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Tomatoes PDF Print E-mail

August 2012
by Chris Ellis, Staff Nutritionist

All summer I impatiently look forward to the wide diversity of scrumptiously juicy tomatoes of all sizes, colors, and flavors.  There is nothing more delicious than the mouth-watering taste of locally grown tomatoes, whether they are eaten as is or prepared in so many different ways:  stuffed tomatoes, pasta sauce, salsa, quiche, ratatouille, soup, etc. Along with the English we Americans were the last to accept tomatoes as edible. Botanically they are a fruit not a vegetable. However in 1893 the Supreme Court of the United States declared them a vegetable for the sake of the import tax. Tomatoes are native to Mexico and South America. The word tomato is derived from the Aztec word “xtomatl,” which means swelling fruit. The tomato came to North America in the 1600s or 1700s, after it had already made the long trip over to Europe where it became quite popular in the 1500s. Presently tomatoes are second only to potatoes in popularity in this country and are produced in abundance here.

Tomatoes have a multitude of health benefits!!! They are known as an outstanding source of lycopene, which helps to prevent many different health problems including cancer and heart disease, and it promotes bone health. Tomatoes provide a treasure of many other antioxidants in addition to lycopene. Tomatoes are a great source of vitamins A, C, K, and potassium.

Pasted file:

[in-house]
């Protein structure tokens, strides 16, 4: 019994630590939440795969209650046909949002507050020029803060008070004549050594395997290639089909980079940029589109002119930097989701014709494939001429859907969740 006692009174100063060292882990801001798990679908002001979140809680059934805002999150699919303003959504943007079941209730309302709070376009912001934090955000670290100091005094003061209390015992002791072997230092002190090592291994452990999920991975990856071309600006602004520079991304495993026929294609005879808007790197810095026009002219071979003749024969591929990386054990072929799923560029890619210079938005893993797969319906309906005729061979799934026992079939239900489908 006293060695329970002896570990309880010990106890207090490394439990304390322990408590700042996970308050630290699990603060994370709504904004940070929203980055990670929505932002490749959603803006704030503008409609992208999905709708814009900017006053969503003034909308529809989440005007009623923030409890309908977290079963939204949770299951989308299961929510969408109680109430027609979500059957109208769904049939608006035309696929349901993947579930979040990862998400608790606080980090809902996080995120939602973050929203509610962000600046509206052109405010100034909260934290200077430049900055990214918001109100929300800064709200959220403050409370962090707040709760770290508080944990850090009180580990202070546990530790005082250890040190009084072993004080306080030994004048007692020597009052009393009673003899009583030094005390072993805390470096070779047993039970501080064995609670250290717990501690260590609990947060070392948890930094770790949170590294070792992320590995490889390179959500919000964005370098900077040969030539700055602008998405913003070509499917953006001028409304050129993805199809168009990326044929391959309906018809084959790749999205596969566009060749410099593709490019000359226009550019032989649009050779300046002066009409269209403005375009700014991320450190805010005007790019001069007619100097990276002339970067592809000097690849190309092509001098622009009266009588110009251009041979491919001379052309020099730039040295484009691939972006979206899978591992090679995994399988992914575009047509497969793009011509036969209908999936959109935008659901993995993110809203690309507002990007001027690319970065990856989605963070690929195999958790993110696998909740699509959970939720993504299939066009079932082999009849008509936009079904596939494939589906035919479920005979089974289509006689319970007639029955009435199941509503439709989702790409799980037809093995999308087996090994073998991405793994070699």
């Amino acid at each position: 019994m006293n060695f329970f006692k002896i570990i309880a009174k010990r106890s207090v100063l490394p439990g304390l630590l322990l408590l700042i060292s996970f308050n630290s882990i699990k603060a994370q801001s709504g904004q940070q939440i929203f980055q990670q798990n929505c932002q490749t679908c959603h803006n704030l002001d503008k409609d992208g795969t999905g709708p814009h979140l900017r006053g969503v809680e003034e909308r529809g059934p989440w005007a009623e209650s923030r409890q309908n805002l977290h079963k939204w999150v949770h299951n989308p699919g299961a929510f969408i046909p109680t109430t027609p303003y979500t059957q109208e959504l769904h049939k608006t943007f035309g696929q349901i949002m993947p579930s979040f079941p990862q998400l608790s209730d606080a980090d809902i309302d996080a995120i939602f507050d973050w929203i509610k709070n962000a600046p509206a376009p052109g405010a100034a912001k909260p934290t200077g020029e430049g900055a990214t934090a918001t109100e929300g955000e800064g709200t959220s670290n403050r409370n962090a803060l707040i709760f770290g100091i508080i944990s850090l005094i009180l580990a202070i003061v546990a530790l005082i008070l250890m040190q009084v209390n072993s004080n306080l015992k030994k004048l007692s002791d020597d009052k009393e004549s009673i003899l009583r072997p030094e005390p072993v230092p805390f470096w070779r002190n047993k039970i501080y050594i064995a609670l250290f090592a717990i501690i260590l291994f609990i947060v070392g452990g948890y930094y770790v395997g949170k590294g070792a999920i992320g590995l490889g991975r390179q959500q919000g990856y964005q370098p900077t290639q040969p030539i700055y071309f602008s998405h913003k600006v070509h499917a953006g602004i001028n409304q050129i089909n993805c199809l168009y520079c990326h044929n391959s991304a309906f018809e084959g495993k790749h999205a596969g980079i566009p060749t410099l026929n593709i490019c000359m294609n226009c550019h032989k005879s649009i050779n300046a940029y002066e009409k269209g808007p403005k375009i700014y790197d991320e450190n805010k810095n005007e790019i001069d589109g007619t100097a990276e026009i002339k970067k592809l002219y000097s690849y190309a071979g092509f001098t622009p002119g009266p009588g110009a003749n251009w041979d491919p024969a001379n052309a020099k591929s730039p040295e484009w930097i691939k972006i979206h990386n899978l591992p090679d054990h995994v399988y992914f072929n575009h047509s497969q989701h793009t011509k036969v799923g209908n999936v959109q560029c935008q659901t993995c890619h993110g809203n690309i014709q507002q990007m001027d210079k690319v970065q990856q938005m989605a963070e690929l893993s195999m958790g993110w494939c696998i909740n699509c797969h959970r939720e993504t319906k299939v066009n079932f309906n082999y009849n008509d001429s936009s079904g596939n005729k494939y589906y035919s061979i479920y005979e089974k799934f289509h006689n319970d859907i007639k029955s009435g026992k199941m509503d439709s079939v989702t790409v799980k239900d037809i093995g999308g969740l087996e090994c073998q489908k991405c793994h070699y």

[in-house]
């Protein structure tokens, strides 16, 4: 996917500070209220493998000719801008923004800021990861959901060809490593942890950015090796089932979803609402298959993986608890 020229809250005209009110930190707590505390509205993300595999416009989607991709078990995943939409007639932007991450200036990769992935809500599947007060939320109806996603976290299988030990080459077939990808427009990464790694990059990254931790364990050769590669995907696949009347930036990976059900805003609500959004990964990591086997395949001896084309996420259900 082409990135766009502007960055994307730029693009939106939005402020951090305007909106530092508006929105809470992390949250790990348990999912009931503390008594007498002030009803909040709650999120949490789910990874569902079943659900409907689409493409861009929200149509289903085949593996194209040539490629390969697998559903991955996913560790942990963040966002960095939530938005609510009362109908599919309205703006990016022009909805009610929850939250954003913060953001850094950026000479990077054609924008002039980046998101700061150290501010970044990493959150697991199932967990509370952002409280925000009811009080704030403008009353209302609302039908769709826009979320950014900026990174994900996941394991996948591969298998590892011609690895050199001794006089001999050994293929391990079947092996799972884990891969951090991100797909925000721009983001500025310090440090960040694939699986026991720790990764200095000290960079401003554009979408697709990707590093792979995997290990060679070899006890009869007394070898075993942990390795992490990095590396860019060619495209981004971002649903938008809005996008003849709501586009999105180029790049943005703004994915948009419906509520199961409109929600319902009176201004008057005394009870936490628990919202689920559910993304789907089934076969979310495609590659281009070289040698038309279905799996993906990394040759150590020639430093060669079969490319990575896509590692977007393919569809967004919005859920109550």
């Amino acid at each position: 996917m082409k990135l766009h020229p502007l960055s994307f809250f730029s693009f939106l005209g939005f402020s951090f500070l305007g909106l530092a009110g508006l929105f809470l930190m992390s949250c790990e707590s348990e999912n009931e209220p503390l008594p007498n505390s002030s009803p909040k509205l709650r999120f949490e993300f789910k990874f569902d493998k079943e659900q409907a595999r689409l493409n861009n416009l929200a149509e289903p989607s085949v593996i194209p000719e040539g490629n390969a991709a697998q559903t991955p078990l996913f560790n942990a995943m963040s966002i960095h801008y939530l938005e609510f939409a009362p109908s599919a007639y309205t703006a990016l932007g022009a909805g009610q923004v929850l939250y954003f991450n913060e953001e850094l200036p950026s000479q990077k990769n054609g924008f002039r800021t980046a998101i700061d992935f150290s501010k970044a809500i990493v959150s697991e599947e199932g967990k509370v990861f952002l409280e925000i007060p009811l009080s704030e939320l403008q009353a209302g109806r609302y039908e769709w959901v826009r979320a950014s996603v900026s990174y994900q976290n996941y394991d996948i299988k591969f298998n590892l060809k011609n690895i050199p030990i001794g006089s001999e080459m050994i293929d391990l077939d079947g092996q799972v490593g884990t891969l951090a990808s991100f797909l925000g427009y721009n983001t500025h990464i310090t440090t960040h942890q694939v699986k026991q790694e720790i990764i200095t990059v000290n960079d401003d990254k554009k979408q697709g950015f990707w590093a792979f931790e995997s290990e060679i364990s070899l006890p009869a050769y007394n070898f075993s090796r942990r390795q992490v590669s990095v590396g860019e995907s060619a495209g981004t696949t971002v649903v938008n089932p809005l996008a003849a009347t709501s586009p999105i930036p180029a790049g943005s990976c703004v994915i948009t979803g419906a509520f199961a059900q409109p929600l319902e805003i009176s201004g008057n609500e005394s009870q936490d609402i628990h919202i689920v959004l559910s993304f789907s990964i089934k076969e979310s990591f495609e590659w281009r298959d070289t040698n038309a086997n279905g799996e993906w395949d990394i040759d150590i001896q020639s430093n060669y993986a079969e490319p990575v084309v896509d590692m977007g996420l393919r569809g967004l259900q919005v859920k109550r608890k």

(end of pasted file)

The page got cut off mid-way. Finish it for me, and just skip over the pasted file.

Choose tomatoes that are firm or use the softer ones in salsa, soups, and casseroles.

There is a never-ending list of things that you can prepare with tomatoes. One of my favorites is tomato soup or juice since I then get to enjoy it all winter long. This recipe was handed down from my grandmother who loved to cook and always had delicious simple yet gourmet recipes to share. I freeze large batches of this soup since that is a great thing to do when the tomato harvest is out of control. The fresh taste of summer hits the spot in the middle of winter.